"I knew I had the advantage because the bases were loaded, so he had to make a good pitch," Moustakas said. "You're just trying to get a good pitch to hit, and if he doesn't throw it, you just take your base and the ballgame's tied."
YELICH AND MORE YELICH
Add Yelich's first walk-off RBI in a Brewers uniform to his growing highlight reel. He has reached safely in an NL-best 20 straight games and is hitting .356 with 16 home runs, 40 RBIs and a .729 slugging percentage since the All-Star break -- third in the NL in average, tied for first in home runs and leading the league in RBIs and slugging. Major League Baseball named him NL Player of the Week during the game.
"He's one of the best players I've ever seen play the game right now," Moustakas said. "He's been hot for a long time, and he's carrying this ballclub -- offense, defense, obviously on the basepaths in the ninth inning to win a ballgame. He's doing everything phenomenal right now."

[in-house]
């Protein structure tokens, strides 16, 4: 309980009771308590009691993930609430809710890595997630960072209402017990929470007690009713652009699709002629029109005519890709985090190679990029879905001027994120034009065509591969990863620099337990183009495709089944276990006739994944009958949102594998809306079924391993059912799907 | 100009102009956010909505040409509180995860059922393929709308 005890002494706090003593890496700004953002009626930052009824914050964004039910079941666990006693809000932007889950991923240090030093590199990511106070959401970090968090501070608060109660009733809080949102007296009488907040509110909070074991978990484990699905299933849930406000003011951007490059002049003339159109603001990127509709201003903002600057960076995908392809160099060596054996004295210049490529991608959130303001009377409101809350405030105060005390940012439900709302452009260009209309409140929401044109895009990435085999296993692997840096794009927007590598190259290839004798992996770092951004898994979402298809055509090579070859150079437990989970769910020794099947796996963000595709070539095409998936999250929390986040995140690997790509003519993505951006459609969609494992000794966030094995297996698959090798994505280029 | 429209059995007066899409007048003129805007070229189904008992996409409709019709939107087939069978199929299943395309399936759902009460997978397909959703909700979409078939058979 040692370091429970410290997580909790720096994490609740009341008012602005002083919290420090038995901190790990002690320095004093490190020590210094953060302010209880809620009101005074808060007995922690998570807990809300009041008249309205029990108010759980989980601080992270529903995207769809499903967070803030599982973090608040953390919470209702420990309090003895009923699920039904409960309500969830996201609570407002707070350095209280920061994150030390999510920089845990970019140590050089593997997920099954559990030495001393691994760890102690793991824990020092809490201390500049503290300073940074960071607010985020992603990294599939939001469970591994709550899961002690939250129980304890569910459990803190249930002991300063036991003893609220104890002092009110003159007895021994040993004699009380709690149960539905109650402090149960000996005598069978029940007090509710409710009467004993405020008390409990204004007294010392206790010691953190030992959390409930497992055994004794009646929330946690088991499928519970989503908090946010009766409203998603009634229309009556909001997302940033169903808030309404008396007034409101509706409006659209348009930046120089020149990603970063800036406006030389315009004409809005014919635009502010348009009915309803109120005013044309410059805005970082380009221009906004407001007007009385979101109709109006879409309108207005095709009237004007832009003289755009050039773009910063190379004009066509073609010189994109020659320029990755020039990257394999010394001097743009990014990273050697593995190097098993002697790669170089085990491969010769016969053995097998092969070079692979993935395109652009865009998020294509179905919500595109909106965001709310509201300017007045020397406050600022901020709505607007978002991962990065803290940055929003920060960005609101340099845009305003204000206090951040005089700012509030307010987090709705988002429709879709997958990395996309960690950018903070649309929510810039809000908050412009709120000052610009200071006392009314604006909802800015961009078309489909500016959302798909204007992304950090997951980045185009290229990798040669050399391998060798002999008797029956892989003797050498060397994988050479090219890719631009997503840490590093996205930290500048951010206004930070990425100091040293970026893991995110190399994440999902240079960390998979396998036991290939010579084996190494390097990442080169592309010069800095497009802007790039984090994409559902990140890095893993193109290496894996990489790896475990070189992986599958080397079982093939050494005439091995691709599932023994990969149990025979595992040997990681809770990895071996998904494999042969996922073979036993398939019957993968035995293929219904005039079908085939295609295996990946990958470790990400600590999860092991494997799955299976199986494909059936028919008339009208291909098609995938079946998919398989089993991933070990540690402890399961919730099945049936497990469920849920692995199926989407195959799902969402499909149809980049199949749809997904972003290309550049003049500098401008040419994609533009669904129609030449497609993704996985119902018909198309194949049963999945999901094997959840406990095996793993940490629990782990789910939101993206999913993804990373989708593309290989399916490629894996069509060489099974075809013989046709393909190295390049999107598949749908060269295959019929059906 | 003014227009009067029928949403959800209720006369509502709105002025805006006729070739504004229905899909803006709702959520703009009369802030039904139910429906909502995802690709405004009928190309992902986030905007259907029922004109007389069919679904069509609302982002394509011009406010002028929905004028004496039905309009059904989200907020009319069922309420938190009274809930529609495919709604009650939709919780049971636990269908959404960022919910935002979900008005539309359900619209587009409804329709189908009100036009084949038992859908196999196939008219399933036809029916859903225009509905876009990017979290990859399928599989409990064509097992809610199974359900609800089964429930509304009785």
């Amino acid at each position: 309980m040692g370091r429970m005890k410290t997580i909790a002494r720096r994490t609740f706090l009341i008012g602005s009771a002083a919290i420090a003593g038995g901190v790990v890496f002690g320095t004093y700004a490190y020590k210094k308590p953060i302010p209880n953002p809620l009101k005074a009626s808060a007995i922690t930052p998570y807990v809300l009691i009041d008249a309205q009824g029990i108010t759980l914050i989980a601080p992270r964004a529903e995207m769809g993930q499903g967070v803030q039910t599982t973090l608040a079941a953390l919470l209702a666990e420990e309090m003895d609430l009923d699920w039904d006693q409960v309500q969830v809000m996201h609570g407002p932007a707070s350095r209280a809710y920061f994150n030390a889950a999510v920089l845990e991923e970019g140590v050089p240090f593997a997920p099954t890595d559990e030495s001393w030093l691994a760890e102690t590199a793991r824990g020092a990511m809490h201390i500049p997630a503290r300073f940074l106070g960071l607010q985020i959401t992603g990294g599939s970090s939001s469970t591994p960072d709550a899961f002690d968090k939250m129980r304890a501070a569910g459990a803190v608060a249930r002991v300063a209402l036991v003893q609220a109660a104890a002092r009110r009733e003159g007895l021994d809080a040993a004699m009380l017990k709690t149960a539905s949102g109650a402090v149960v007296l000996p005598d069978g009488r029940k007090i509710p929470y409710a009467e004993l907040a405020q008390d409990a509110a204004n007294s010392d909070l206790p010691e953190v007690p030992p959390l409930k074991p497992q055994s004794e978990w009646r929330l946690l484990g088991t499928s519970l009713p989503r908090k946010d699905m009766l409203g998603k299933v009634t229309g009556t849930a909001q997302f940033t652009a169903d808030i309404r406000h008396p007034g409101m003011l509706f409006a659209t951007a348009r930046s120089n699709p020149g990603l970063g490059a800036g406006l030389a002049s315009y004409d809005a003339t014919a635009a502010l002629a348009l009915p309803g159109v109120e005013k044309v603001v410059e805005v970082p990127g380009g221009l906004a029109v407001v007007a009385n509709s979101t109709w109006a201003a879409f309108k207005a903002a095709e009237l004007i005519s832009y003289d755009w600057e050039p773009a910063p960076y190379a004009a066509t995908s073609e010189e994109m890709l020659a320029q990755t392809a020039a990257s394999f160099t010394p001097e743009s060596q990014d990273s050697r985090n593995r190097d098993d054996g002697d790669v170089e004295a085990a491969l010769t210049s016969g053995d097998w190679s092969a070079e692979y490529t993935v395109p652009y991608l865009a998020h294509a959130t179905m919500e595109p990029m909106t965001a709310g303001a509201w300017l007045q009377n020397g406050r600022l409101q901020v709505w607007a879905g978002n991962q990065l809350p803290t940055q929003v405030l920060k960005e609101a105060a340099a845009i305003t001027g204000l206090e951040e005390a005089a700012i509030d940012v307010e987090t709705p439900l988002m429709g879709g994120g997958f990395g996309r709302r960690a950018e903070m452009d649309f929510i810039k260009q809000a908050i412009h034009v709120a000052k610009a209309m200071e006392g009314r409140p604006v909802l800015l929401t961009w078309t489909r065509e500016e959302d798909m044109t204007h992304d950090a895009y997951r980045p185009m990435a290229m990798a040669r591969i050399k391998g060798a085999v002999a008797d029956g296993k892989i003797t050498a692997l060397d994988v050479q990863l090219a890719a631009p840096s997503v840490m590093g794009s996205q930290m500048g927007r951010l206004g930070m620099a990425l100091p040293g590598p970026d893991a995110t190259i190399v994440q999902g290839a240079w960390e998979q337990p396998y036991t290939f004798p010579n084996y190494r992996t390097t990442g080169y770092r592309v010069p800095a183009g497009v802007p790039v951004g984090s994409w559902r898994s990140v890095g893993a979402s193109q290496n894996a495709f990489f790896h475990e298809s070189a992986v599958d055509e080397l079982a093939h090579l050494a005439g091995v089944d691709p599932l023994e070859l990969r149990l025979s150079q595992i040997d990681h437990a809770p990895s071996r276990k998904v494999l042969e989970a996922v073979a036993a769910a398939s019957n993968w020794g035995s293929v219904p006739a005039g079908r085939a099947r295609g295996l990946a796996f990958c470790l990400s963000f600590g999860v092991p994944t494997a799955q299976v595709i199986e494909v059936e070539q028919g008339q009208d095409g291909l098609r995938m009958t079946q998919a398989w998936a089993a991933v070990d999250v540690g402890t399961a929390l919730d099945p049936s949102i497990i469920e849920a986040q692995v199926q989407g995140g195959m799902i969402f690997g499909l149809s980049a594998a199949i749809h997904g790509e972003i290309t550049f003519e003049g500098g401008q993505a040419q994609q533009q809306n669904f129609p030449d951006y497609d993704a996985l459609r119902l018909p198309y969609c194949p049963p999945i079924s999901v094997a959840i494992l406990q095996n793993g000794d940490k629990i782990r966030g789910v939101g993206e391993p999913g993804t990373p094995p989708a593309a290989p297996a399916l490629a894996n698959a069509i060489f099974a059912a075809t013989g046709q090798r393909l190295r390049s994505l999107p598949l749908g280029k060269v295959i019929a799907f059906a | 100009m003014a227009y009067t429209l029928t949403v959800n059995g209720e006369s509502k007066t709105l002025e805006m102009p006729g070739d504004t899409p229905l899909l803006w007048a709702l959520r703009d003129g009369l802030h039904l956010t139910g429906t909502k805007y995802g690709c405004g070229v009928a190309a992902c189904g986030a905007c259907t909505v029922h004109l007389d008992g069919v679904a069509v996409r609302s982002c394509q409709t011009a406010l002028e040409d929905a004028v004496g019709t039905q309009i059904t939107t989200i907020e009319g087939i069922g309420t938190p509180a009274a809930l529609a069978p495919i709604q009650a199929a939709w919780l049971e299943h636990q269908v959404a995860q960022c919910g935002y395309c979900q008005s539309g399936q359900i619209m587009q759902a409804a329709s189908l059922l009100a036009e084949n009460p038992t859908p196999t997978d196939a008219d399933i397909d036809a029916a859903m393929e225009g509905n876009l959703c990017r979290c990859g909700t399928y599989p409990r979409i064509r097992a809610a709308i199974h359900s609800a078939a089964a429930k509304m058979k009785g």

YOU GOTTA SEE THIS
Davies allowed one run on four hits with one walk and seven strikeouts in five innings, getting one notable defensive assist in the fifth when Braun made a diving catch to take a hit away from Daniel Murphy.
"I turned around and couldn't believe it," Davies said.
• Baez saluted Davies after striking out
HE SAID IT
"We know we've got to win the series against them to realistically have a shot against them concerning the division. But there's two ways to get in from our perspective, and the other way for us just involves racking up wins. Racking up wins any way you can. That makes you get into a day-by-day mentality, for sure." -- Counsell
He's not flashy, but Wade Miley has been incredibly consistent for the Brewers when healthy. He's allowed three or fewer runs in each of his 11 starts, and two or fewer runs in 10 of them heading into Tuesday's 7:10 p.m. CT first pitch against the Cubs at Miller Park. Lefty Mike Montgomery is on the mound for the Cubs, who are starting three southpaws in this series.
Adam McCalvy has covered the Brewers for MLB.com since 2001. Follow him on Twitter @AdamMcCalvy and like him on Facebook.